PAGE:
FIFA Women's World Cup Facts

• The Women's World Cup began in 1991 in China, 61 years after the men's first Cup, and the United States emerged victorious in the inaugural tournament.

• Brazilian player Formiga stands alone, appearing in seven Women's World Cups from 1995 to 2019.

• The United States has won the competition more than twice (1991, 1999, 2015, 2019).

• The 2007 Women's World Cup made history by featuring only teams that had previously played in a final tournament, a unique event in football.

• Japan became the first Asian team to win a FIFA World Cup (2011).

• Australian Ellyse Perry participated in both the women's cricket (2009) and football World Cups (2011), showcasing her sporting versatility.

• The 2015 Women's World Cup was the first played on artificial turf.

• In 2015, Ecuador's Vanessa Arauz became the youngest coach in World Cup history at just 26 years old.

• In 2015, FIFA increased teams' participation from 16 to 24; in 2023, 32 teams will compete.

• The 1999 final attracted the most fans in a women's sporting event (90,185).

• USA's Christie Rampone became the oldest Women's World Cup player at 40 years old during the 2015 tournament.

• Carli Lloyd of the USA made history by scoring the first hat-trick in a Women's World Cup final in 2015.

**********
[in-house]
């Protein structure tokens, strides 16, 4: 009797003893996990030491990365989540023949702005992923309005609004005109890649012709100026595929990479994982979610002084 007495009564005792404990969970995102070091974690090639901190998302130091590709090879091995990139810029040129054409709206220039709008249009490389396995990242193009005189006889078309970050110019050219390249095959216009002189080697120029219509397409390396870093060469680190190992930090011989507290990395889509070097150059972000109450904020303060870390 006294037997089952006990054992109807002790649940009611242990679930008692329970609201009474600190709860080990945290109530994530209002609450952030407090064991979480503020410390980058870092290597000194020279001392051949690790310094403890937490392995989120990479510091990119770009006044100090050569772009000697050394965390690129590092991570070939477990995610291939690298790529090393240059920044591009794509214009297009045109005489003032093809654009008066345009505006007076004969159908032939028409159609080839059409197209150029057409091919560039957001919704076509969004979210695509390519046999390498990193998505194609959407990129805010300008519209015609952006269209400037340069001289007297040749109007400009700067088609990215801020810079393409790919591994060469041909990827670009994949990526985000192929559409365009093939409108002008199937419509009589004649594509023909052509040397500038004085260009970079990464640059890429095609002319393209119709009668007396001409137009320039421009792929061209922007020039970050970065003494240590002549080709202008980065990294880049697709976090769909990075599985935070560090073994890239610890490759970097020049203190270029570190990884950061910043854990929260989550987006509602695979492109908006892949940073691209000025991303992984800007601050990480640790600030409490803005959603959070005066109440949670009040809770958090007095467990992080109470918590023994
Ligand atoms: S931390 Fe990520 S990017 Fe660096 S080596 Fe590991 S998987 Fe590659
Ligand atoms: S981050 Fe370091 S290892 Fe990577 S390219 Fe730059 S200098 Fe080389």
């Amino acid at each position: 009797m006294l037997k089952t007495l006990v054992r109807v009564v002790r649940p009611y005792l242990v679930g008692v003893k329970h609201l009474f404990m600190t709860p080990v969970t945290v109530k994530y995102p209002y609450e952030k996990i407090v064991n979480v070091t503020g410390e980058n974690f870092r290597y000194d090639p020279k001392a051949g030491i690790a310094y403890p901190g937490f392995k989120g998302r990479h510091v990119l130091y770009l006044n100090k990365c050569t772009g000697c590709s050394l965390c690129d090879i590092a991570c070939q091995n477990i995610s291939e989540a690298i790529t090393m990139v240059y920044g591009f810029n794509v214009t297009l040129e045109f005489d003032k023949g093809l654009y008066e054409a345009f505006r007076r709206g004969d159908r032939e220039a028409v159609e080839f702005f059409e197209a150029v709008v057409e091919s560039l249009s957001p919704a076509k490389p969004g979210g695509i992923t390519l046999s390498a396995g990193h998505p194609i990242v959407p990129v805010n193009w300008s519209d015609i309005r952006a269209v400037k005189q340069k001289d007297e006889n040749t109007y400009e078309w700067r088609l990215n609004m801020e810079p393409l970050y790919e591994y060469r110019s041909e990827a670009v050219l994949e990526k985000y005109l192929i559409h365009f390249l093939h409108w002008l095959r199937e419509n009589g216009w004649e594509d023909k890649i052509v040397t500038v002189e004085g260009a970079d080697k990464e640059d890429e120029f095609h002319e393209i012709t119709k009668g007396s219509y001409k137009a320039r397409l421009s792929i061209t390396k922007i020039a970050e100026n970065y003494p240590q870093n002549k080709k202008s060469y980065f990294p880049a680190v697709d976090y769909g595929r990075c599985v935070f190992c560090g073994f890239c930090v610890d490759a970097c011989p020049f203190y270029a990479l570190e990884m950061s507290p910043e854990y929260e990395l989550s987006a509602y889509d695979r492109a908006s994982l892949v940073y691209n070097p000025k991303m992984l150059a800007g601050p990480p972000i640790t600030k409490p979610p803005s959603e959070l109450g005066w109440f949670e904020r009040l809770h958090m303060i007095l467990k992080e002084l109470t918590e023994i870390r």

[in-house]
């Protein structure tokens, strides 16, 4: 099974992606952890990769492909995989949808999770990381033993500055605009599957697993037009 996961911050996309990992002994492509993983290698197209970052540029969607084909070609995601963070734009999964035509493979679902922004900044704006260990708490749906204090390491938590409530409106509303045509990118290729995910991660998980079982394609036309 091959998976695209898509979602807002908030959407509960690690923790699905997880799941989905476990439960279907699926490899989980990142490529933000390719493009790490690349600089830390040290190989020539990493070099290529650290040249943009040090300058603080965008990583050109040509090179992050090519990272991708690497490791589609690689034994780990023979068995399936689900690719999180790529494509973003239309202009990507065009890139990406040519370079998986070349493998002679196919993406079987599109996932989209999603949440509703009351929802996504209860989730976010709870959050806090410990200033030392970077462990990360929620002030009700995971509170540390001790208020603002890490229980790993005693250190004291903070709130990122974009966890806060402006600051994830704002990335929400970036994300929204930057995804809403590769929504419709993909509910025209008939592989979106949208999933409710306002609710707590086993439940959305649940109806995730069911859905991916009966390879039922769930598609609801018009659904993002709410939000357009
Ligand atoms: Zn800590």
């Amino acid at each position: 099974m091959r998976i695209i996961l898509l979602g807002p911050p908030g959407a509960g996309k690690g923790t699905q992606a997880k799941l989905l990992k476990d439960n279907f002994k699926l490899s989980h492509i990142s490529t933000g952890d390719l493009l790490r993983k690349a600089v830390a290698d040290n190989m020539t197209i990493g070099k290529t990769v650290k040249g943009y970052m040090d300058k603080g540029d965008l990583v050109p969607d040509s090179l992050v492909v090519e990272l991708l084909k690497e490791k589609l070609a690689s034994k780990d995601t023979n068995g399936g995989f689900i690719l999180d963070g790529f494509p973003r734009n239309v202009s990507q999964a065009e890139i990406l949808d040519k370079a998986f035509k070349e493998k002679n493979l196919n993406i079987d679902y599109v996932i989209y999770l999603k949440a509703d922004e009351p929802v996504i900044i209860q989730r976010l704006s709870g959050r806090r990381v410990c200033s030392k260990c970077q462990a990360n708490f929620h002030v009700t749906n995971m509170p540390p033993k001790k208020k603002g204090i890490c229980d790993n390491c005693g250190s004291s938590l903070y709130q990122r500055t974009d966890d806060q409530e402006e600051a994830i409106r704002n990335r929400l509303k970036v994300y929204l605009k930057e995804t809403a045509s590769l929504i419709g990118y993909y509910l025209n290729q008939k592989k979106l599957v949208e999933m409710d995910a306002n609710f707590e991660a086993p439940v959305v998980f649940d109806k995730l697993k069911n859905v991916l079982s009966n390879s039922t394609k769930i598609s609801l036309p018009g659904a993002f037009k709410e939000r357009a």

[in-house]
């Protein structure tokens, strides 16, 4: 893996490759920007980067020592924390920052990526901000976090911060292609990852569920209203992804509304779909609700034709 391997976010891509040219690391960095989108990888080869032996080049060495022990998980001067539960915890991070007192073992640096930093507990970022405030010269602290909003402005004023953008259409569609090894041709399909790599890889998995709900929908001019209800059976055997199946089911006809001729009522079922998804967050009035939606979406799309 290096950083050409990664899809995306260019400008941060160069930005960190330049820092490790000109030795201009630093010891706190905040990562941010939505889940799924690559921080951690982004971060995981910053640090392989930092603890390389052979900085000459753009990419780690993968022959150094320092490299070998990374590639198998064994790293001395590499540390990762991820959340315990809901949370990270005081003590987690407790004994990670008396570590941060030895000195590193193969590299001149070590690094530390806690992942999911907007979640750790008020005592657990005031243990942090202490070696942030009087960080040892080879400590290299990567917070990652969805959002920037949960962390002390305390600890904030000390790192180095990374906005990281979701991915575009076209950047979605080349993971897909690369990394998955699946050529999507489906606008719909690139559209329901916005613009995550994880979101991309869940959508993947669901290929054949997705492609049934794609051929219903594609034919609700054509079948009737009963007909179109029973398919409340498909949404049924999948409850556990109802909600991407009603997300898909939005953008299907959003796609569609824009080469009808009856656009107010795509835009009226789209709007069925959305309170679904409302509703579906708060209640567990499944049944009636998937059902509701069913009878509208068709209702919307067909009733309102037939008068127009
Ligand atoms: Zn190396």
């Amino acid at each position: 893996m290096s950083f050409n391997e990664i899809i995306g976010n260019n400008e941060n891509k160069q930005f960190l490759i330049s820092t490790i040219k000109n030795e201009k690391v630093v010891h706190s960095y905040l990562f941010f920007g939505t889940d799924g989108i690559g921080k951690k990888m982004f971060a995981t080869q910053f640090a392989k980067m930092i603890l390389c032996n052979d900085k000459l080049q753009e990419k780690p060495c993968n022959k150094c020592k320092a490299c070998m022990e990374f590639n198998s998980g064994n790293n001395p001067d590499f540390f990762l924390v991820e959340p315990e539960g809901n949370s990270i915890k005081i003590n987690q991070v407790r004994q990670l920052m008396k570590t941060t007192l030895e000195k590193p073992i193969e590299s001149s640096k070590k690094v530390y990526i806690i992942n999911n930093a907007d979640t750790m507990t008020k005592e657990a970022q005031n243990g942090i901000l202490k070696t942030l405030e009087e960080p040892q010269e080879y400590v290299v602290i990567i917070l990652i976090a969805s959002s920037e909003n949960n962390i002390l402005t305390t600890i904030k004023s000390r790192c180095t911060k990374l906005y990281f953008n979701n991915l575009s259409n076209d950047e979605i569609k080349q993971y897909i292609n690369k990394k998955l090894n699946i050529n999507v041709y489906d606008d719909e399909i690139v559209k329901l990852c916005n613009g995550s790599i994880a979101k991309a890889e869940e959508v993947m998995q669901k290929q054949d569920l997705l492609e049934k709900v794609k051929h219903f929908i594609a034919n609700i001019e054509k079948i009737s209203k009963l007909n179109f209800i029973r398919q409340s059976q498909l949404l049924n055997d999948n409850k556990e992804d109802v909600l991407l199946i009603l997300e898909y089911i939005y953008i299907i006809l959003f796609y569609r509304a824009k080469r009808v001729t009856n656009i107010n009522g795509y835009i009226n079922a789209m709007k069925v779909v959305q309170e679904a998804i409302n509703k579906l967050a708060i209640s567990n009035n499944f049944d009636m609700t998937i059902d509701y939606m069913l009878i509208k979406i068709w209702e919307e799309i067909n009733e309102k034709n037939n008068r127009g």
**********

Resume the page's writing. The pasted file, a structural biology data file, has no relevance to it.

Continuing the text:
• The 2003 Women's World Cup moved from China to the United States due to the SARS epidemic.

• The 1999 Women's World Cup final drew a record 90,185 fans at the Rose Bowl in California.

• Eight teams participated in all five previous tournaments except China PR.

• Brazil's Marta holds the record for most Women's World Cup goals, scoring 17 between 2003 and 2019.

• The regulation time changed to 90 minutes in 1995.

• Kristine Lilly of the USA holds the record for most Women's World Cup matches played, with 30 appearances. Kristine Lilly played in all five editions.

• Ifeanyi Chiejine made history as the youngest player at just 16 years old.

• Terry McCahill scored the first own goal in 1991.

• From 1991 to 1999, Norway accomplished an impressive feat by securing ten consecutive victories.

FIFA World Cup
Year Host Winners Runners-up
1991 China United States Norway
1995 Sweden Norway Germany
1999 US United States China
2003 US Germany Sweden
2007 China Germany Brazil
2011 Germany Japan United States
2015 Canada United States Japan
2019 France United States Netherlands